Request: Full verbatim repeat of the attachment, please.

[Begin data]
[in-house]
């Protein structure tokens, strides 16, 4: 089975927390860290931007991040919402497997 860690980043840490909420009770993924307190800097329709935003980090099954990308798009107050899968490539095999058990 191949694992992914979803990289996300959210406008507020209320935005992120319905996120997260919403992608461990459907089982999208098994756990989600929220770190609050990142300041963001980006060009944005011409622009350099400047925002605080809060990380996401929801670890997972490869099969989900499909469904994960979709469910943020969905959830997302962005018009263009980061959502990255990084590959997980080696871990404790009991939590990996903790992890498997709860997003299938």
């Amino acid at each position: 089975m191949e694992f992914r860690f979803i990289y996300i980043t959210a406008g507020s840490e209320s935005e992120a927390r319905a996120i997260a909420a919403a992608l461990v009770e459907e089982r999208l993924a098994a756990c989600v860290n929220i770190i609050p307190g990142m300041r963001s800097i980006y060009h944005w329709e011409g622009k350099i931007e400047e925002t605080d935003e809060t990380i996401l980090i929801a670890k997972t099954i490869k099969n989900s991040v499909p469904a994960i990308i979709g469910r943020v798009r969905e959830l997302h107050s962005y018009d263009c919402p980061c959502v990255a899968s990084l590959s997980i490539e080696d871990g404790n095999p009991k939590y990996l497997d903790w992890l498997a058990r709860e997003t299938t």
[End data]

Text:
[in-house]
């Protein structure tokens, strides 16, 4: 089975927390860290931007991040919402497997 860690980043840490909420009770993924307190800097329709935003980090099954990308798009107050899968490539095999058990 191949694992992914979803990289996300959210406008507020209320935005992120319905996120997260919403992608461990459907089982999208098994756990989600929220770190609050990142300041963001980006060009944005011409622009350099400047925002605080809060990380996401929801670890997972490869099969989900499909469904994960979709469910943020969905959830997302962005018009263009980061959502990255990084590959997980080696871990404790009991939590990996903790992890498997709860997003299938």
């Amino acid at each position: 089975m191949e694992f992914r860690f979803i990289y996300i980043t959210a406008g507020s840490e209320s935005e992120a927390r319905a996120i997260a909420a919403a992608l461990v009770e459907e089982r999208l993924a098994a756990c989600v860290n929220i770190i609050p307190g990142m300041r963001s800097i980006y060009h944005w329709e011409g622009k350099i931007e400047e925002t605080d935003e809060t990380i996401l980090i929801a670890k997972t099954i490869k099969n989900s991040v499909p469904a994960i990308i979709g469910r943020v798009r969905e959830l997302h107050s962005y018009d263009c919402p980061c959502v990255a899968s990084l590959s997980i490539e080696d871990g404790n095999p009991k939590y990996l497997d903790w992890l498997a058990r709860e997003t299938t």